Unraveling Intractable Functional Constipation: Manometries Are Still the Gold StandardUnraveling Intractable Functional Constipation: Manometries Are Still the Gold Standard https://pediatricsnationwide.org/wp-content/uploads/2021/03/AdobeStock_124856540-1024x680.jpg 1024 680 Natalie Wilson Natalie Wilson https://pediatricsnationwide.org/wp-content/uploads/2021/06/Natalieheadshot3-2.png
- April 30, 2021
- Natalie Wilson
Cine-MRI recordings can’t replace colonic manometries when assessing motility among children with functional constipation, but they may offer additional information. And conducting both MRIs and manometries simultaneously is feasible.
While functional constipation (FC) is common in childhood, and most children who experience it respond well to behavioral interventions or treatment with laxatives, some children continue to experience problems, such as fecal incontinence. Others may have difficult-to-manage motility disorders that require additional testing.
The “gold standard” of this testing is a colonic manometry. Physicians insert a catheter into a child’s colon through the rectum under sedation or general anesthesia to record the pressure of the colon wall and determine if a child is experiencing normal colonic motility patterns, which are present in FC, or if a child has a neuromuscular disorder.
“A colonic manometry is a very established test,” says Carlo Di Lorenzo, MD, chief of the Division of Gastroenterology, Hepatology and Nutrition and director of the Motility Center at Nationwide Children’s Hospital, where he holds the Robert F. and Edgar T. Wolfe Foundation Endowed Chair in Pediatric Gastroenterology. “But it’s a big deal. It requires general anesthesia, catheter placement and at least six hours in the hospital. And while Nationwide Children’s offers it, very few places do.”
Dr. Di Lorenzo and his team conducted a preliminary study, published in European Radiology Experimental, to explore whether cine magnetic resonance imaging (MRI) could be a noninvasive alternative. The technique, which shows changes in the diameter of the colon wall over time at a given position, had shown promise in adults but had not been studied in children with FC.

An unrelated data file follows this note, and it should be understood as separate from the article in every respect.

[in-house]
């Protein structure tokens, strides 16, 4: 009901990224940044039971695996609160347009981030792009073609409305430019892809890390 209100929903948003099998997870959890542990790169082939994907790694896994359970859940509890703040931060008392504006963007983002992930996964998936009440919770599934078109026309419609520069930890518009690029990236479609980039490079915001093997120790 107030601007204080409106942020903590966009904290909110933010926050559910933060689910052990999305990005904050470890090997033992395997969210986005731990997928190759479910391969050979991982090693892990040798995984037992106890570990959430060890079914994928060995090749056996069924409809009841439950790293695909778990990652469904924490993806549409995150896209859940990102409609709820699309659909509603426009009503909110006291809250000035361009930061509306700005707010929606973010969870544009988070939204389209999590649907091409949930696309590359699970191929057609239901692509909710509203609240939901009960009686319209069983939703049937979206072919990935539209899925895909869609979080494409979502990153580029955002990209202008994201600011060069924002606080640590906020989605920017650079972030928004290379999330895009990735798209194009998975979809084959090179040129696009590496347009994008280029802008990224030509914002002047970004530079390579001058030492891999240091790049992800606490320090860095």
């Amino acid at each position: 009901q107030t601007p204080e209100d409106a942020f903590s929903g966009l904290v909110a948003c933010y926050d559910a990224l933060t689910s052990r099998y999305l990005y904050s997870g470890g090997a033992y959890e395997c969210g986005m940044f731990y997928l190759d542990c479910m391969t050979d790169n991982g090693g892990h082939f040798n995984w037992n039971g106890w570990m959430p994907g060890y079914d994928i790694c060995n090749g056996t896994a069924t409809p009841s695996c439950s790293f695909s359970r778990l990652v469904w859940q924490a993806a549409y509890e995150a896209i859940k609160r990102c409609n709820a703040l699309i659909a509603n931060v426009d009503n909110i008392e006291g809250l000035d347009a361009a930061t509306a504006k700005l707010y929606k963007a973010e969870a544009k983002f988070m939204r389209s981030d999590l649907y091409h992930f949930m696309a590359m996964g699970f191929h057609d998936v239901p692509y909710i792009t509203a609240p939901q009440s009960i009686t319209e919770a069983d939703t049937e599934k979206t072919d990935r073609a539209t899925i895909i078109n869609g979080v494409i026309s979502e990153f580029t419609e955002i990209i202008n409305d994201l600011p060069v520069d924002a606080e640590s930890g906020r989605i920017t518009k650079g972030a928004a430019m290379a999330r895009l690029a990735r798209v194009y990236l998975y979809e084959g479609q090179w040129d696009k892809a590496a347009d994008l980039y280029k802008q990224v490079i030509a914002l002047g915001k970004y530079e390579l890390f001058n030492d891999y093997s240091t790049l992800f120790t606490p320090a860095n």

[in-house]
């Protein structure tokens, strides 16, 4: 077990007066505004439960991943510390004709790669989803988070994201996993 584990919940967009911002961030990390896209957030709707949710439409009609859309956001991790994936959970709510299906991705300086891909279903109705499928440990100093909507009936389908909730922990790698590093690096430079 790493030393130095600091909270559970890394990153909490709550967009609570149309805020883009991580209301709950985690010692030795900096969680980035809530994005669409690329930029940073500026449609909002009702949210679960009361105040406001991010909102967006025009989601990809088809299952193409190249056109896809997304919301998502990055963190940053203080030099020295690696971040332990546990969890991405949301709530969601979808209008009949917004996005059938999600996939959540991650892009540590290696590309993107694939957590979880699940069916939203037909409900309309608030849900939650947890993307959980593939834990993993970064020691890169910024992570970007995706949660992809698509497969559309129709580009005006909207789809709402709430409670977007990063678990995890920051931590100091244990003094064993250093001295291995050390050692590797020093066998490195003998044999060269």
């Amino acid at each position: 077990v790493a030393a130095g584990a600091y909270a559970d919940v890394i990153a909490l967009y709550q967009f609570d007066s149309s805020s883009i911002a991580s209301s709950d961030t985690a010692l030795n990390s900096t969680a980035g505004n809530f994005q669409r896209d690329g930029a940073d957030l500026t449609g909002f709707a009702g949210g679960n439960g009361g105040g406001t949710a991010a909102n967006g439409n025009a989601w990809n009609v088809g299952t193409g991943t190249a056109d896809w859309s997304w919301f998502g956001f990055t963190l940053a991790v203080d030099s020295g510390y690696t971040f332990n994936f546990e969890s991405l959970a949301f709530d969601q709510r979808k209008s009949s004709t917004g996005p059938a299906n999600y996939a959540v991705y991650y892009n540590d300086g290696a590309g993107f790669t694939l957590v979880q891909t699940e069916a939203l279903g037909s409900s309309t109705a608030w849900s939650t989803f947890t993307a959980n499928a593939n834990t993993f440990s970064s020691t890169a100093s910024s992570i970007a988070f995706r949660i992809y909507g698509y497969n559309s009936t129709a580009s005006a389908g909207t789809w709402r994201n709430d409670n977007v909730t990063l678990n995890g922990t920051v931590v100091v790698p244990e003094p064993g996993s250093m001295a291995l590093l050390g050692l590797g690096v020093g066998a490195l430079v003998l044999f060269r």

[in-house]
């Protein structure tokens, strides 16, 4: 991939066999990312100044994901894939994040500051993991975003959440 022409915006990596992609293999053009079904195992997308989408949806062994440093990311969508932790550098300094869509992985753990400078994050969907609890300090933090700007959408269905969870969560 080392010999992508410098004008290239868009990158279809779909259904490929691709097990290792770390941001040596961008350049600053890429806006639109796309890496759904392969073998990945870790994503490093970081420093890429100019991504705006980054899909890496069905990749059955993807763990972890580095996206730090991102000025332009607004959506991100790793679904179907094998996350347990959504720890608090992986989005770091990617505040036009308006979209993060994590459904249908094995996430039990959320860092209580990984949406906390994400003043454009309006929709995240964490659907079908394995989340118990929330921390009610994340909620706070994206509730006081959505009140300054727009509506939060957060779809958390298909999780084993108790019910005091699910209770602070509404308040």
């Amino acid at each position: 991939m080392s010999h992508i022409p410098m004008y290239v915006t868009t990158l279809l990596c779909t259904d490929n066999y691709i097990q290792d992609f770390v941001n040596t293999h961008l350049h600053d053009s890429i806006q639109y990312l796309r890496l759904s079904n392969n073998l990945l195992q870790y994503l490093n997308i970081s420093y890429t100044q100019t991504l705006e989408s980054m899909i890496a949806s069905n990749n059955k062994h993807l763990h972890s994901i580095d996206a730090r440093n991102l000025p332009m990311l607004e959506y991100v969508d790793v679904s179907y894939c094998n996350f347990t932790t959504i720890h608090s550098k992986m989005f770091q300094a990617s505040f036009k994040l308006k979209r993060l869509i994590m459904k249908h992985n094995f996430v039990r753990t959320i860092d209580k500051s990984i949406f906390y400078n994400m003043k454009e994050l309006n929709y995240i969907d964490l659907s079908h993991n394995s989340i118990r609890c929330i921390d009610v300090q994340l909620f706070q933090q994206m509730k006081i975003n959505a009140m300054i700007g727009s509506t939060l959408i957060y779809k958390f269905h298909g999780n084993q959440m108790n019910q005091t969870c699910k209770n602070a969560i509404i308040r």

To compare the two tests, the team administered bisacodyl to participants to stimulate their colons, then collected both MRI and manometry readings simultaneously for about 30 minutes. Over the course of a year, all children with FC aged 12-to-18 years who were scheduled to undergo colonic manometry recordings at the Motility Center at Nationwide Children’s were invited to participate. Twelve patients initially joined; however, six of them withdrew due to premature catheter dislodgement or issues tolerating either test.
Among the six patients who completed both tests, results differed. Colonic manometry showed a total of 11 high-amplitude propagated contractions (HAPCs), the colonic activity responsible for bowel movements, for three patients, but corresponding cine-MRI recordings showed high colonic activity during two HAPCs and minimal activity during seven HAPCs. The MRI did not record two HAPCs, yet in two of the three patients with absent HAPCs on their manometry recordings, the MRI showed colonic activity.
“We hoped an MRI would capture the same events as the manometry, but that wasn’t really the case,” says Dr. Di Lorenzo, who is also a member of the physician team in the Center for Colorectal and Pelvic Reconstruction (CCPR) at Nationwide Children’s. “But this preliminary study shows you can use MRI to measure certain movements of the colon. There might be some data we aren’t capturing with colonic manometry that we can capture with an MRI, and we may learn that additional data is just as important in assessing colon activity.”
“One is not a substitute for the other,” he adds, “but they might be complimentary techniques.”
Vriesman MH, de Jonge CS, Kuizenga-Wessel S, Adler B, Menys A, Nederveen AJ, Benninga MA, Di Lorenzo C. Simultaneous assessment of colon motility in children with functional constipation by cine-MRI and colonic manometry: a feasibility study. European Radiology Experimental. 2021;(5):8.
Image credit: Adobe Stock
About the author
Natalie is a passionate and enthusiastic writer working to highlight the groundbreaking research of the incredible faculty and staff across Nationwide Children's Hospital and the Abigail Wexner Research Institute. Her work at Nationwide Children's marries her past interests and experiences with her passion for helping children thrive and a long-held scientific curiosity that dates back to competing in the Jefferson Lab Science Bowl in middle school. Natalie holds a bachelor’s degree in sociology from Wake Forest University, as well as minors in women's, gender & sexuality studies and interdisciplinary writing. As an undergraduate student, Natalie studied writing and journalism, engaged with anthropological and sociological research with a focus on race and ethnic relations, served as executive editor for the student newspaper, the Old Gold & Black, and gained marketing experience as an intern for a nonprofit entrepreneurial incubator, Winston Starts, as well as by working for Wake Forest University School of Law Office of Communication and Public Relations and its Innocence and Justice Clinic.
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